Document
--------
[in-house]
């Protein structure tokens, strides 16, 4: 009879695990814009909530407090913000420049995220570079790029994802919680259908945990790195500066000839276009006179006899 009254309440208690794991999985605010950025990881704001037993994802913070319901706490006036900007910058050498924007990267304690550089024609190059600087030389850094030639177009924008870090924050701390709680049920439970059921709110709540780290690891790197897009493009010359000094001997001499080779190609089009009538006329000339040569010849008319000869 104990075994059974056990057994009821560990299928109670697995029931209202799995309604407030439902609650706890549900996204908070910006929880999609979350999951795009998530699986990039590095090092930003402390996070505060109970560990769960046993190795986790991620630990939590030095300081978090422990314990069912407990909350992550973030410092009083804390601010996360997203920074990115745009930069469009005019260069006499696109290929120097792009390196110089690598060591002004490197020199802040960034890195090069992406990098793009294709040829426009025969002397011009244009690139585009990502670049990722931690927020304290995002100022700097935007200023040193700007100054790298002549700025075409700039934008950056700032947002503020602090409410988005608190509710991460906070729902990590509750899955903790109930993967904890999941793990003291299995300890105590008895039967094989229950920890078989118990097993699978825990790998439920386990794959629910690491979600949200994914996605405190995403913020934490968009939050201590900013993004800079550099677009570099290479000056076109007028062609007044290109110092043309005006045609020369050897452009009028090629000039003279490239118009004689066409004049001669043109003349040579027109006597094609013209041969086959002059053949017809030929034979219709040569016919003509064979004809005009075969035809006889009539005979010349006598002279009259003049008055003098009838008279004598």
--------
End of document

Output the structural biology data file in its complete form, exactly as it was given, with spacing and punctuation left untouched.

[in-house]
């Protein structure tokens, strides 16, 4: 009879695990814009909530407090913000420049995220570079790029994802919680259908945990790195500066000839276009006179006899 009254309440208690794991999985605010950025990881704001037993994802913070319901706490006036900007910058050498924007990267304690550089024609190059600087030389850094030639177009924008870090924050701390709680049920439970059921709110709540780290690891790197897009493009010359000094001997001499080779190609089009009538006329000339040569010849008319000869 104990075994059974056990057994009821560990299928109670697995029931209202799995309604407030439902609650706890549900996204908070910006929880999609979350999951795009998530699986990039590095090092930003402390996070505060109970560990769960046993190795986790991620630990939590030095300081978090422990314990069912407990909350992550973030410092009083804390601010996360997203920074990115745009930069469009005019260069006499696109290929120097792009390196110089690598060591002004490197020199802040960034890195090069992406990098793009294709040829426009025969002397011009244009690139585009990502670049990722931690927020304290995002100022700097935007200023040193700007100054790298002549700025075409700039934008950056700032947002503020602090409410988005608190509710991460906070729902990590509750899955903790109930993967904890999941793990003291299995300890105590008895039967094989229950920890078989118990097993699978825990790998439920386990794959629910690491979600949200994914996605405190995403913020934490968009939050201590900013993004800079550099677009570099290479000056076109007028062609007044290109110092043309005006045609020369050897452009009028090629000039003279490239118009004689066409004049001669043109003349040579027109006597094609013209041969086959002059053949017809030929034979219709040569016919003509064979004809005009075969035809006889009539005979010349006598002279009259003049008055003098009838008279004598």